EQuS Chief Investigator named Australian Academy of Science Fellow

EQuS Chief Investigator Professor Halina-Rubinsztein-Dunlop has been named among the 21 new Australia Academy of Science Fellows announced in Canberra this morning. 

Professor Rubinsztein-Dunlop is recognised internationally for her achievements in laser physics, linear and nonlinear high resolution spectroscopy, laser micromanipulation, atom cooling and trapping and nano-optics.

She is one of the originators of laser enhanced ionisation spectroscopy, and is a pioneer of laser micromanipulation and transfer of angular momentum of light and all optical drive micromechanics. She initiated the experimental programs in laser micromanipulation and atom optics at the University of Queensland that culminated in the demonstration of dynamical tunnelling in a Bose Einstein Condensate (BEC) in a modulated standing wave. She led the team that observed dynamical tunnelling in quantum chaotic systems.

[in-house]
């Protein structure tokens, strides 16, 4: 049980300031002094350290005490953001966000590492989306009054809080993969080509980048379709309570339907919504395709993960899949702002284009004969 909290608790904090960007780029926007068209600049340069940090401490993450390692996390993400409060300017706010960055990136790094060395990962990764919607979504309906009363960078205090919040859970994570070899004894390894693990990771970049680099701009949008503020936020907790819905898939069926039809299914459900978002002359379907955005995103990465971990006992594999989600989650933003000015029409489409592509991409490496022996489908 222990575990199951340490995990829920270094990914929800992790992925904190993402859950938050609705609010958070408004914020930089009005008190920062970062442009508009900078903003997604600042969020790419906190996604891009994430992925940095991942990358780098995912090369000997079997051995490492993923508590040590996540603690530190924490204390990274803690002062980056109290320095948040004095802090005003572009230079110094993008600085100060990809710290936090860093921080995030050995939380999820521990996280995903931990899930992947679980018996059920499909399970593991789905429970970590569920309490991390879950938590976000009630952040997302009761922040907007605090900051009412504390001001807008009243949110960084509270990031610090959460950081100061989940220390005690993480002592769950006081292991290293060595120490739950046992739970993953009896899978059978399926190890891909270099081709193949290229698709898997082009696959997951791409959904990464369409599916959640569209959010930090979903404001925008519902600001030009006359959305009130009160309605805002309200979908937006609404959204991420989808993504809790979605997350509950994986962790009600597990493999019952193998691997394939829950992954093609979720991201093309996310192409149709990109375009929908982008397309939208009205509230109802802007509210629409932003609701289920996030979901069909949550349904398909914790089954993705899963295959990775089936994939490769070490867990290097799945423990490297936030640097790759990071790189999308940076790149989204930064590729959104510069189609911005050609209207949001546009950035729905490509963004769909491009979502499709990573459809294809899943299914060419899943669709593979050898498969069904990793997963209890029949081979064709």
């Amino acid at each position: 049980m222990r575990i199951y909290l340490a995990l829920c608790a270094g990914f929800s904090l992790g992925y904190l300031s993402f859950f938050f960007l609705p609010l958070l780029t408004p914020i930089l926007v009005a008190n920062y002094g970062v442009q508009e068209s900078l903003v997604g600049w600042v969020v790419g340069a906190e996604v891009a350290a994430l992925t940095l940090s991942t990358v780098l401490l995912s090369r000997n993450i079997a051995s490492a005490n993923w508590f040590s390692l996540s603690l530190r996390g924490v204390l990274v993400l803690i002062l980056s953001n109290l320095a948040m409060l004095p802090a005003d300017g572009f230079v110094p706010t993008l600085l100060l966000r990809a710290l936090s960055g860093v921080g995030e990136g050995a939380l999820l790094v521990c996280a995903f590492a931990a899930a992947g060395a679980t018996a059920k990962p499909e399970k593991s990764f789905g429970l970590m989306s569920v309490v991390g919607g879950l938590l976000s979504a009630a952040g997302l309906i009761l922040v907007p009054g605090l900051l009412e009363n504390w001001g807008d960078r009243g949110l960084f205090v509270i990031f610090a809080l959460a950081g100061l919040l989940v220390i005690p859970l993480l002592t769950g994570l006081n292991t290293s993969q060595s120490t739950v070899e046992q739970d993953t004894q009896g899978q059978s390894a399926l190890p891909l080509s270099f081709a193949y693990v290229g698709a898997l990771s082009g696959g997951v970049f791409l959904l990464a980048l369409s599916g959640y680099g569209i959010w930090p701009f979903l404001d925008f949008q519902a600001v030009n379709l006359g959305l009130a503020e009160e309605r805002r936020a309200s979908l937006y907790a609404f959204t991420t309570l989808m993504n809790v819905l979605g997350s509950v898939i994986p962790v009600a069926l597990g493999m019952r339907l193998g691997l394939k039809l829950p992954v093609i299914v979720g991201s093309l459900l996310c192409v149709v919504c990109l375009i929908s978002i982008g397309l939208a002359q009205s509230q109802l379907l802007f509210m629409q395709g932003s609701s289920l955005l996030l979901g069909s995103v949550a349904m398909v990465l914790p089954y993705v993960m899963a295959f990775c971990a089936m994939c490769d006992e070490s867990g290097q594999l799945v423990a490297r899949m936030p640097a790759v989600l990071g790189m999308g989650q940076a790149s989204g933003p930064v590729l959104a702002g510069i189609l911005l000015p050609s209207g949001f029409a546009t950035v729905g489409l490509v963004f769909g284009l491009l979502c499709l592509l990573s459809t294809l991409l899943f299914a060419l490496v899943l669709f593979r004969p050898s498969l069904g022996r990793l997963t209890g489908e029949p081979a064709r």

Academy of Science President, Professor Andrew Holmes, congratulated all of the new Fellows elected this year for making significant and lasting impacts in their scientific disciplines.

“The breadth of scientific talent recognised in this year’s election is truly awe-inspiring. From breakthroughs in pure science to spurring scientific innovations, these new Fellows have made an impact on everything from the way we treat disease to how we grow our food to advancing our fundamental knowledge about the world in which we live,” Professor Holmes said.

New Fellows will be admitted to the Academy in a formal ceremony today in Canberra, and will make presentations about their work tomorrow at the Academy’s annual flagship event, Science at the Shine Dome.

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Australian Research Council